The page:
Early Life & FamilyRamses the Great - The Pharaohs - The People
The Infamous Pharaoh who built many of the best known Monuments that remain standing today
Maybe because his own rule started with very little experience after the early demise of his own father, Pharaoh Ramses I, Pharaoh Seti I raised his Crown Prince and Successor to be his co-Regent. This entitled him to his own household including his Harem and his expected presence on the battlefield with Pharaoh. But Ramses was not initially raised to be King. His older brother, perhaps Prince Nebenkhasetneb, was due for the role but regrettably died when Ramses was about 14 years old. Ramses elevation to the status of Regent would have, in part, been to placate any worrisome feelings that those in Egypt may still have held from the unstable Amarna years under the reign of Pharaoh Akhenaten and his successors. This was just another proof of Seti I’s genius which was well regarded during and after his lifetime. But in securing the Throne for his family his genius was about to become eclipsed by his own son’s reign!
Ramses’ Military career commenced at the age of approx. 10 when he was made Head of the Army. This had progressed by the time he reached his early twenties when he is known to have been leading armies into Nubia separately from his father’s own campaigns.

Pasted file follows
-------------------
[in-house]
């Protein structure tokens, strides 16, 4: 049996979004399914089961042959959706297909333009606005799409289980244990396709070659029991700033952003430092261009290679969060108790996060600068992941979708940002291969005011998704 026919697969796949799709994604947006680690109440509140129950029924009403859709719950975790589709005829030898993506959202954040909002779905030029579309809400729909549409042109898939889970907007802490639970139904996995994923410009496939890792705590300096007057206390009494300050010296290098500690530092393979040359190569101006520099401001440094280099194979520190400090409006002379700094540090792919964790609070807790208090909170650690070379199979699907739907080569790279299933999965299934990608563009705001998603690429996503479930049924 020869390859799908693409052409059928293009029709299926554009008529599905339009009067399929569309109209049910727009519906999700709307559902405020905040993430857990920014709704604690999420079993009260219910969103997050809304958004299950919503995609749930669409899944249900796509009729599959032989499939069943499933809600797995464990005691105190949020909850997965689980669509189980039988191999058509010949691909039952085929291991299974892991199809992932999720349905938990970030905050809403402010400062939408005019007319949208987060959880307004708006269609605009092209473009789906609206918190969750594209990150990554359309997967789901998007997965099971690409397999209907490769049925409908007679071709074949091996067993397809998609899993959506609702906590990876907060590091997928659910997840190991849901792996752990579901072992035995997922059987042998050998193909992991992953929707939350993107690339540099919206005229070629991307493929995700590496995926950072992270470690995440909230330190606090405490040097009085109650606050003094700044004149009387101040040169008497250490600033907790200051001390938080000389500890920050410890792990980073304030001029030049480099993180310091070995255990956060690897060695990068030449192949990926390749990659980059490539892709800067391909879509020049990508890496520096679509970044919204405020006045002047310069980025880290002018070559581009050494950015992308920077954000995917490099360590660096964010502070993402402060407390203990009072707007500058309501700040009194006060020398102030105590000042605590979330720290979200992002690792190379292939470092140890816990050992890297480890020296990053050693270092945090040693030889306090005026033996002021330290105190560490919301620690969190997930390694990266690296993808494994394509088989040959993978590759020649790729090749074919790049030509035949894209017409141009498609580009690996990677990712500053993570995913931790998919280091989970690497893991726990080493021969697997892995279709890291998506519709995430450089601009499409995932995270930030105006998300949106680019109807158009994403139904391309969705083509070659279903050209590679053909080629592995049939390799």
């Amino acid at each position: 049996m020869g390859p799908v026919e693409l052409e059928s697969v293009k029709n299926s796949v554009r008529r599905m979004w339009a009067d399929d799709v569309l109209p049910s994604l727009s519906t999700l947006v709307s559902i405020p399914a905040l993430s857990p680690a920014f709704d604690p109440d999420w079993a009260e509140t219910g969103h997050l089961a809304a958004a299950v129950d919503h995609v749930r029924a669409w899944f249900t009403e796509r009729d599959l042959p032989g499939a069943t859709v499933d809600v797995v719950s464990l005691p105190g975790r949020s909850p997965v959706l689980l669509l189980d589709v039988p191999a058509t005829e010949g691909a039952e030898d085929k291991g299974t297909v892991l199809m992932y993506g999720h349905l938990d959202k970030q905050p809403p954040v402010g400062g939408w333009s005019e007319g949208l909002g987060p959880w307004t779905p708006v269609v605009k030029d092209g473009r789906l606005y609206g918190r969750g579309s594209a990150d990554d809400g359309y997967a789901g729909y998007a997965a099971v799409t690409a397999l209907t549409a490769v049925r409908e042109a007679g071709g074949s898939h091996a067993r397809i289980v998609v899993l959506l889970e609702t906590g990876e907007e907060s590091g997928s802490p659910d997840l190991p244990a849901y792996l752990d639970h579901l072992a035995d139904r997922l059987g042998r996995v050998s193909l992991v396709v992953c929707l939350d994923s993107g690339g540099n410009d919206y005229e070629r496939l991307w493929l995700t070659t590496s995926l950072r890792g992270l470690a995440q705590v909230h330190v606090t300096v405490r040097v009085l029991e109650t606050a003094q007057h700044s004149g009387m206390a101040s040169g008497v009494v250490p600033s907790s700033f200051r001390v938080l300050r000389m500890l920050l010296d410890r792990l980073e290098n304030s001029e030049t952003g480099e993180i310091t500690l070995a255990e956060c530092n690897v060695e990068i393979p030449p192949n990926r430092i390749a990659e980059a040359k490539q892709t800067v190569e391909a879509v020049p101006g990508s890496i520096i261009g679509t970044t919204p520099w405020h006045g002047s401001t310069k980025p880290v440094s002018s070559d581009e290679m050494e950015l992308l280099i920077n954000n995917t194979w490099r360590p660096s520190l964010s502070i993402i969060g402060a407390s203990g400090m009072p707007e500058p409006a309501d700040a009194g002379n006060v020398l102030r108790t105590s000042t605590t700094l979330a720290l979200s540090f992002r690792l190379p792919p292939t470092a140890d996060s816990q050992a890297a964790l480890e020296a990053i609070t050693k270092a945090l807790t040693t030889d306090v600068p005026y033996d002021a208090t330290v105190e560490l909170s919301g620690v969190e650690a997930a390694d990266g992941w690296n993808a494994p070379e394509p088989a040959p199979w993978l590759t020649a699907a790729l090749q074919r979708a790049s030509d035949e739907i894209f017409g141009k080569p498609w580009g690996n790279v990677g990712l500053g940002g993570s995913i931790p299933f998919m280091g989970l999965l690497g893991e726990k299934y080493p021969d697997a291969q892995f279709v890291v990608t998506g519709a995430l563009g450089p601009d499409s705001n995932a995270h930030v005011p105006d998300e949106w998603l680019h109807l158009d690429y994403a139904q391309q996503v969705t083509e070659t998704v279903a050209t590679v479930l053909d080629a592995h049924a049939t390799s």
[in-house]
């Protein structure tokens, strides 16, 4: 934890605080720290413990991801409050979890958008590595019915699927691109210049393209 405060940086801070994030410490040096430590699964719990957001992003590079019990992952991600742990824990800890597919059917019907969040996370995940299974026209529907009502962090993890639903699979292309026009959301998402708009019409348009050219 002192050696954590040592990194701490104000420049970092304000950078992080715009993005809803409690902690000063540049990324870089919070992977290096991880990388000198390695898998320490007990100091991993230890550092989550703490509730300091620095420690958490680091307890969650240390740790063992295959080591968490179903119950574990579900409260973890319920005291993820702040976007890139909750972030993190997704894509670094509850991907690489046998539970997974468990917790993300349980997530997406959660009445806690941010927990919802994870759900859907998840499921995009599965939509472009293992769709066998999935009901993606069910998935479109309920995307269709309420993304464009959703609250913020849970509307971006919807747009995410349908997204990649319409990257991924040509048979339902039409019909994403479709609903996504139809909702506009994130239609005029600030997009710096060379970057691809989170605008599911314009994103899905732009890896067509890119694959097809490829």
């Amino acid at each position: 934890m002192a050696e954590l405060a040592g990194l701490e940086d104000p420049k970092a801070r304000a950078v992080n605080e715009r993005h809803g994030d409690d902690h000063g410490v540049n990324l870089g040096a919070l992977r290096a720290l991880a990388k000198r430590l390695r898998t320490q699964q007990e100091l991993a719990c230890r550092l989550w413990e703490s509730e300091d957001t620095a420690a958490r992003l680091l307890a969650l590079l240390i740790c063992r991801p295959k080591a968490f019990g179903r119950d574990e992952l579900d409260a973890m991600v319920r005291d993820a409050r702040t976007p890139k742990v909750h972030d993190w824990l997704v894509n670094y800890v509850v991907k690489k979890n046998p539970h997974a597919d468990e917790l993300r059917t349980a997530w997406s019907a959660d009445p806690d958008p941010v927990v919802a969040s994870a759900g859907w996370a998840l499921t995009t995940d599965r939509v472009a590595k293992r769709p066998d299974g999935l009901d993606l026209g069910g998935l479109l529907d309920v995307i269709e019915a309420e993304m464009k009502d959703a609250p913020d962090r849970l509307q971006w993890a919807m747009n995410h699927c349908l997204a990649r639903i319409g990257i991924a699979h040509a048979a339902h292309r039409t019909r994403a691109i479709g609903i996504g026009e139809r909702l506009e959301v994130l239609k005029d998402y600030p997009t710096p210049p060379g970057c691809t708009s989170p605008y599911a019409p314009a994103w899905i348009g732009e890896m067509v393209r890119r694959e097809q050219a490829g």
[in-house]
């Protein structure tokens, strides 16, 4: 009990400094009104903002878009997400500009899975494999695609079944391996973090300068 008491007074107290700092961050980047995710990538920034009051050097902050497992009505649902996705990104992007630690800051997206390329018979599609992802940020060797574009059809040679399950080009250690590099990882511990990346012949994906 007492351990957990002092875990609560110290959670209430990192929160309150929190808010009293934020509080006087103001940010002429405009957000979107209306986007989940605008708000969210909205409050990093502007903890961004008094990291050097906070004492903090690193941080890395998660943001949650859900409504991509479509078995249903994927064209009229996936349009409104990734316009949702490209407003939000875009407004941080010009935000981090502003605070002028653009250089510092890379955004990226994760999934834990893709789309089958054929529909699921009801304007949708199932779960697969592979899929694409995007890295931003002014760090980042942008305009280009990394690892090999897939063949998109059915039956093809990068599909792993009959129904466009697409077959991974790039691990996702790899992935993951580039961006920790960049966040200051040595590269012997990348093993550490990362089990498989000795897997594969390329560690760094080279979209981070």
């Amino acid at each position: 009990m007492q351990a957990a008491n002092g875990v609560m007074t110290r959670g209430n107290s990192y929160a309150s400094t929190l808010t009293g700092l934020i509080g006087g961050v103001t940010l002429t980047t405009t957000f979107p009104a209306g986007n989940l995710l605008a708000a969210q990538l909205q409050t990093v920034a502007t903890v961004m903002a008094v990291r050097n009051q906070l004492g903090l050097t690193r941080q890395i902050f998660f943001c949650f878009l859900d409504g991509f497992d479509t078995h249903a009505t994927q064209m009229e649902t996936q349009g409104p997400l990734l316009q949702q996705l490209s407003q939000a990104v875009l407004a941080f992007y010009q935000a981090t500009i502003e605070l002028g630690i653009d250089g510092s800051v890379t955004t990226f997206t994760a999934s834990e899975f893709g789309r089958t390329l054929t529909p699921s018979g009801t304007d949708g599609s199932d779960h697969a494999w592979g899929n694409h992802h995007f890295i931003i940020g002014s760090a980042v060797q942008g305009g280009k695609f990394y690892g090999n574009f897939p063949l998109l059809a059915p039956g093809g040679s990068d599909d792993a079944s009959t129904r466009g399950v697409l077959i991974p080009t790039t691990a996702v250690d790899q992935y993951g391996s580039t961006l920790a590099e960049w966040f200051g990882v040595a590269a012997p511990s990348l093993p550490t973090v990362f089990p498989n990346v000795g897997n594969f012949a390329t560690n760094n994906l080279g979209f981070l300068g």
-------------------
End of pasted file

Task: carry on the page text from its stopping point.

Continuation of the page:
Image shows a Relief inside the Great Temple of Pharaoh Seti I at Abydos. The Relief of Pharaoh Seti I and Crown Prince Ramses making offerings of ducks or geese to Gods
During his period as Regent, it is thought that Ramses married the women who appears to anyone to have been his true love. Who? Nefertari. Why? The now named Smaller Temple at Abu Simbel. Ramses built it purely for Nefertari’s benefit so her name would be remembered for all eternity and she would be glorified along with her husband, only the second Queen in Egyptian history to have received this honour. Despite her non royal blood Ramses treated Nefertari with huge deference and reverence throughout their marriage.
Together, Ramses and Nefertari had 4 sons and 2 daughters:
- Prince Amunherkhepeshef: Crown Prince and Commander of the Troops
- Prince Pareherwenemef: First Brave of the Army, Superintendent of the Horse & First Charioteer of His Majesty
- Prince Meryatum: High Priest of Re in Heliopolis
- Prince Meryre
- Princess Meritamen: becomes Great Royal Wife after her mother’s death
- Princess Henuttawy: becomes Great Royal Wife after her mother’s and sister’s death
They may have had another 2 Daughters together, namely, Nefertari & Baketmut, who perhaps died in infancy or early childhood. The thinking behind this is that Nefertari and Ramses are portrayed as the Great Pharaoh and Great Royal Wife with their 8 children on their gigantic Temples at Abu Simbel.
Ramses, as was the expected custom of the time, would go on to marry many more wives and father many more children.